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Boris Johnson has revealed at the Conservative spring conference that a fourth Covid-19 vaccination is on the horizon for Brits.
“We’re getting ready for a fourth jab, because we’re going to need it," he said.
Although the British Prime Minister didn’t give an exact date for the new vaccine rollout, Health Secretary Sajid Javid said it would happen in autumn.
Javid also stated he was awaiting advice from the Joint Committee on Vaccination and Immunisation (JCVI) regarding the fourth booster's rollout.
While speaking with ITV's Peston programme he said: “When it comes to vaccinations I think we rightly take the advice of our clinicians.
"There’s a committee, it’s called the JCVI and we listen very carefully to what they’ve got to say.”
He continued: “They look at the data very, very carefully and their latest advice as you say is that there should be a second boost – or let’s call it a fourth dose – but to focus on those over 75, those in care homes, those who are immunosuppressed.
“Now we will start that by the end of this month, that’s what we’ve said and we’re completely on track for that. But we listen to their advice all the time, should they come forward.”
The news comes after the UK government gave clearance for a fourth dose of the vaccination for those aged 75 and over and people immunosuppressed last month.
But following Johnson's announcement over the weekend, the Covid-19 vaccination is expected to be available to more people before the end of this year.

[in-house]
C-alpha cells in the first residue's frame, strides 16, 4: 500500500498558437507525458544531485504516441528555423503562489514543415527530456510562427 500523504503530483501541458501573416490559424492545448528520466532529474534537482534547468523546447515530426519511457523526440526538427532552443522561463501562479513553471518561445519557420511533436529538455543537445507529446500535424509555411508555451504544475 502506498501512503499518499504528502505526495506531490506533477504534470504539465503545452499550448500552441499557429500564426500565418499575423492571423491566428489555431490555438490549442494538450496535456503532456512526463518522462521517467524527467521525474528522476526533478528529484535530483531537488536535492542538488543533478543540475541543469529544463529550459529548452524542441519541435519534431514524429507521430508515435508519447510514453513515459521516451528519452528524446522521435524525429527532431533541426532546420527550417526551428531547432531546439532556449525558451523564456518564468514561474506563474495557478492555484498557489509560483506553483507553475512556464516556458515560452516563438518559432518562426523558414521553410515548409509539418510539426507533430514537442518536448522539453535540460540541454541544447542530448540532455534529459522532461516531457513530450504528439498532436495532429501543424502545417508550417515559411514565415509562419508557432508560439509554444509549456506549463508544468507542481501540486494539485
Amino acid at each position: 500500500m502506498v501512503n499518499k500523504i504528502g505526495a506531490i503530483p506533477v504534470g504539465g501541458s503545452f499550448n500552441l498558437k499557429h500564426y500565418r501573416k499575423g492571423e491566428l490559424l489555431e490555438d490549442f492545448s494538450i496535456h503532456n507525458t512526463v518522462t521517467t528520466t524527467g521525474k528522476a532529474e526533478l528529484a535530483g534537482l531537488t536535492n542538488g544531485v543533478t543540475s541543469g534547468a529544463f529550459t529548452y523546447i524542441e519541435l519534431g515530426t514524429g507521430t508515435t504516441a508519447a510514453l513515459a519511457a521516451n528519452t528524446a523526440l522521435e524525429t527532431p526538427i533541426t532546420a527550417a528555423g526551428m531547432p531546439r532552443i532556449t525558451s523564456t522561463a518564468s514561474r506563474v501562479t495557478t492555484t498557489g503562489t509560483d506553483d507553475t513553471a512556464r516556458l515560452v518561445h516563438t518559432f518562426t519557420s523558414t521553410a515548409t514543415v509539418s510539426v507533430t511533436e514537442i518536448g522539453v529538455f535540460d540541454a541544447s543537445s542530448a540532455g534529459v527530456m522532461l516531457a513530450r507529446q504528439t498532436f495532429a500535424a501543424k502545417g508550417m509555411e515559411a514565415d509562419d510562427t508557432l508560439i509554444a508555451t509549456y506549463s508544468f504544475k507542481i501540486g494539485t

“The British population came forward to be vaccinated at such incredible speed voluntarily, unlike many other countries,” he said.
“I’m sure it was partly because they wanted to avoid catching Covid – a very sensible thing to do, by the way."
Although many experts agree that a fourth booster shot would be highly beneficial to the elderly and vulnerable people, some have questioned if another vaccine should be extended to everyone.
In January, Senior Clinical Lecturer and Honorary Consultant Nephrologist at Imperial College Healthcare NHS Trust Dr Michelle Willicombe told the British Medical Journal that data suggesting whether a fourth vaccination would be effective is still lacking.
“If you give someone a boost, and they’ve got a normal immune system, they’re going to get a boost in response,” she said.
“The question is, is it needed? I don’t know the answer to that … the clinical efficacy data, not just infection rates but hospital admissions, deaths, etc, would guide that.”
Featured Image Credit: Charlie J Ercilla/Jamie Lorriman/Alamy Stock Photo
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